Pros And Cons Of Juvenile Delinquency

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A life changing day in March when Sherry West goes out for a walk with her baby without knowing that it was the last time she will ever see her son again. Sherry crossed a deadly path when she encountered Elkins and his accomplice. Elkins pulled out a gun and demanded her purse. Then Sherry refused by saying she didn't have any money and tried to protect her child. Then Elkins threatened her and the baby and counted down from five when he shot Sherry's leg and the baby. He shot right between the baby's eyes. In court, the grieving mother expressed her feelings by stating, "The love of my life was taken away, far away. All I can do is cry and wonder when I'm going to die." She also read a heart breaking statement on the witness stand by explaining how she will never hear his first word or see him walk. Elkins a seventeen year old boy showed no emotion and stood silent when he was sentenced to spend the rest of his life in prison. The punishment that the juvenile received was necessary due to the actions he committed. A punishment should imply for any juvenile who commits a serious crime.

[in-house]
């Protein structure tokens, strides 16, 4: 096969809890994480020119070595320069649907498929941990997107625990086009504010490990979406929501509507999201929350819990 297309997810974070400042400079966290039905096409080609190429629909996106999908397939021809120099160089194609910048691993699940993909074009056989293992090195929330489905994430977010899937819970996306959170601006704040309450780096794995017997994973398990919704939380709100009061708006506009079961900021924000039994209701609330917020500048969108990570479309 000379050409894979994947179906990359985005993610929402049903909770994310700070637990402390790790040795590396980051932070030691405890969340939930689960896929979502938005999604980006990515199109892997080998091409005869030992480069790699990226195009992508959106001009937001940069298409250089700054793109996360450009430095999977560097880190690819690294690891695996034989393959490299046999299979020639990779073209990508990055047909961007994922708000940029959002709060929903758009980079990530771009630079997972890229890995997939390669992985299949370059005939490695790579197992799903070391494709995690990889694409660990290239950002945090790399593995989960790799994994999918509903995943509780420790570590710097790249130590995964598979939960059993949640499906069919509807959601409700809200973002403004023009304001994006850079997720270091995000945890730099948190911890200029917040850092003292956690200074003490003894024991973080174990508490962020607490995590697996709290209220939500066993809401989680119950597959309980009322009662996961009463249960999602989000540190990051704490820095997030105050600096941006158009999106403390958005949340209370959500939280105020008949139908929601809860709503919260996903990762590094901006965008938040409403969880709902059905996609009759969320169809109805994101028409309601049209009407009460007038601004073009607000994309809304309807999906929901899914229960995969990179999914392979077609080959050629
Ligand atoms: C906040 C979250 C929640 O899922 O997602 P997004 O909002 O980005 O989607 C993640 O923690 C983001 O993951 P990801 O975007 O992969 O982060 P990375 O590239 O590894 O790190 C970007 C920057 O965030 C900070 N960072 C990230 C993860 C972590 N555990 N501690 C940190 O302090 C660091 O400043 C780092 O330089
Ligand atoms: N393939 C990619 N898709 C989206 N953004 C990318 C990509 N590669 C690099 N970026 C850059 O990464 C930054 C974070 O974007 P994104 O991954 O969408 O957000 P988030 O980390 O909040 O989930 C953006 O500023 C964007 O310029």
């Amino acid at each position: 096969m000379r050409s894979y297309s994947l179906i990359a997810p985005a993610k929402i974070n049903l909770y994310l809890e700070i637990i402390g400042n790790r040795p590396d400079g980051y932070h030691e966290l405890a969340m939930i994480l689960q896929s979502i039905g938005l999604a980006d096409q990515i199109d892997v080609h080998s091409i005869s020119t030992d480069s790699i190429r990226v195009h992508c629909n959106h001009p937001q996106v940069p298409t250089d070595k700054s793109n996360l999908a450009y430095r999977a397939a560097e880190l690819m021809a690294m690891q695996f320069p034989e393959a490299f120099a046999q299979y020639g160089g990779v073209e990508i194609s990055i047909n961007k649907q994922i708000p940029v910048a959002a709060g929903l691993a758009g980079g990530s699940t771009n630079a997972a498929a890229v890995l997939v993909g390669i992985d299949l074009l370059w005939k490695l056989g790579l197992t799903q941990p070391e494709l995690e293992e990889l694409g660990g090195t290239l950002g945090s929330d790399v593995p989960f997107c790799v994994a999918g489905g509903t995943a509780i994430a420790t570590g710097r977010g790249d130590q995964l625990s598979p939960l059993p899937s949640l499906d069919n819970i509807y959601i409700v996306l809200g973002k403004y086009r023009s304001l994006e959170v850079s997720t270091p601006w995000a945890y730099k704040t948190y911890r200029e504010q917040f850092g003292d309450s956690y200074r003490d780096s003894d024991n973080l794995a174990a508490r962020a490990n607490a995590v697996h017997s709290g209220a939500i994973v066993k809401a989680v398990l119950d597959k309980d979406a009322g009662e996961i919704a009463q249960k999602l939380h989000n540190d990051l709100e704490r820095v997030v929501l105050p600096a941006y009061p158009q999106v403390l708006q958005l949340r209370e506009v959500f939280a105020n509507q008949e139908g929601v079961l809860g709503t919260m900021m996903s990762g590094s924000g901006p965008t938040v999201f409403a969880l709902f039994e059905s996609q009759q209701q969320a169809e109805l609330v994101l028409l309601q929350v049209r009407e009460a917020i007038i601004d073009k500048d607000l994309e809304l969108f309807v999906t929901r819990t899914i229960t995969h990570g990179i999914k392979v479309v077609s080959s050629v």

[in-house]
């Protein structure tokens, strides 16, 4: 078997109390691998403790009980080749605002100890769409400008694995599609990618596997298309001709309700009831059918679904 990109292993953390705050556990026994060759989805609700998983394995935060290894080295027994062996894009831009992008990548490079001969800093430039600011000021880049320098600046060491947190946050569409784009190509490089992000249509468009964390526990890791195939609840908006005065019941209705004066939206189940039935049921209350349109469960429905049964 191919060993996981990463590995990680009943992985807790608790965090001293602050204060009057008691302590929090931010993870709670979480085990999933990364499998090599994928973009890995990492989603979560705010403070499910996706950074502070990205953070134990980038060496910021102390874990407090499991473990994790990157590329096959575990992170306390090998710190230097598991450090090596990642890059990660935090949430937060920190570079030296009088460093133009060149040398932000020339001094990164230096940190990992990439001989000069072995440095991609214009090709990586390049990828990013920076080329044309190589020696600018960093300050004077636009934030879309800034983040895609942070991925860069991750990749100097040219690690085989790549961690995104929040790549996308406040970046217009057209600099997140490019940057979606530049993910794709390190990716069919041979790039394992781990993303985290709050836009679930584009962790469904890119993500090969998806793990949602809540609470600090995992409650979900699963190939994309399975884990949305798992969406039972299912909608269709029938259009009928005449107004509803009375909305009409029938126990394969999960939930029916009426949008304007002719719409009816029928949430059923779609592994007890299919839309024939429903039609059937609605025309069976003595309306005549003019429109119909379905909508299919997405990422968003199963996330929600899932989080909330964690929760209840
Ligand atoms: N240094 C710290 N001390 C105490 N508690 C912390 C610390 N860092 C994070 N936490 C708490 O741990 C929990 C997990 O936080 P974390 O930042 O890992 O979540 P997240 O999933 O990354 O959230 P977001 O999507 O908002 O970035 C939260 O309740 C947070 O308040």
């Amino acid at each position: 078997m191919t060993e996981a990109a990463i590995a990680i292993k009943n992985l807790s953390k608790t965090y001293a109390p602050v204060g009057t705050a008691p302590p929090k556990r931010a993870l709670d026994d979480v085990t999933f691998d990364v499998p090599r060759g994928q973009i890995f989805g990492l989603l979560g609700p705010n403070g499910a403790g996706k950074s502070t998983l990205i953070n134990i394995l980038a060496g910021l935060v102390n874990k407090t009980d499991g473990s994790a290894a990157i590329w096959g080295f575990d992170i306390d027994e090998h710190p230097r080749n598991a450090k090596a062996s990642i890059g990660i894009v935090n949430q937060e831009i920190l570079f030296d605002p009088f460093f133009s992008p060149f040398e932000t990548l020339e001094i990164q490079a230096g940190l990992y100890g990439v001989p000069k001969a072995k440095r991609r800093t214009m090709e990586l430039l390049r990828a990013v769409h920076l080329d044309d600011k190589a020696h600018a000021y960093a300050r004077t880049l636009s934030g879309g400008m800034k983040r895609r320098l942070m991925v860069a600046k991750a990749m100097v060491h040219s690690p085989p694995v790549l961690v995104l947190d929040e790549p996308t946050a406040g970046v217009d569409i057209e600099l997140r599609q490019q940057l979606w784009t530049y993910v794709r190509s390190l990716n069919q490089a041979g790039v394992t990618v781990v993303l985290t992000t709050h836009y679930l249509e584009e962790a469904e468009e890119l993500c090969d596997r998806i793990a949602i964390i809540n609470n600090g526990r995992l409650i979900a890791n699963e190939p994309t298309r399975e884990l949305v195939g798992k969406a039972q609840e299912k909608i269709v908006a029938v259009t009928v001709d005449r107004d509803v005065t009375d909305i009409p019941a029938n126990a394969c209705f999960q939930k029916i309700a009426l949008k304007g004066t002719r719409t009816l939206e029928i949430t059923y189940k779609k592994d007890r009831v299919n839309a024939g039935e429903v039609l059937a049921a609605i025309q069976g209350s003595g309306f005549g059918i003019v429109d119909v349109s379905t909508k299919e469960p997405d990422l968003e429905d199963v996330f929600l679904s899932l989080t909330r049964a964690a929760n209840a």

Juvenile crime or juvenile delinquency is participation in illegal behavior by teenagers who are under the age of eighteen. In several cases, teenagers can be tried as adults; there are many different opinions about teenagers being sent to jail. Many believe that teens shouldn't be tried as adults. In the other hand, others believe that teens who committed serious crimes should be tried as adults. It is true that teens sent to an adult prison disciplines them. There are many cases that involve murders, rapists, and other criminals that are being released from trials without being tried as an adult. Teenagers should be able to know the difference ...

... middle of paper ... jail for a long period of time may lead them into becoming better criminals. Anna Aizer of Brown University and Joseph Doyle of the Massachusetts Institute of Technology researched and compared lives of imprisoned teenagers and non-imprisoned, and how it affected them in life. In their research they found out that young offenders who were incarcerated were sixty-seven percent more likely to be in jail by the age of 25 than similar young offenders who didn't go to prison. They also found that young convicts were most likely to commit homicide (Beauchamp 6-12). Although, for many teenagers who go to jail help them open their eyes and realize that they have to become a better person. That if they continue to commit bad actions, they're going to get punished. Children and teenagers realize that they can tried as adults and they think before going on their instinct.
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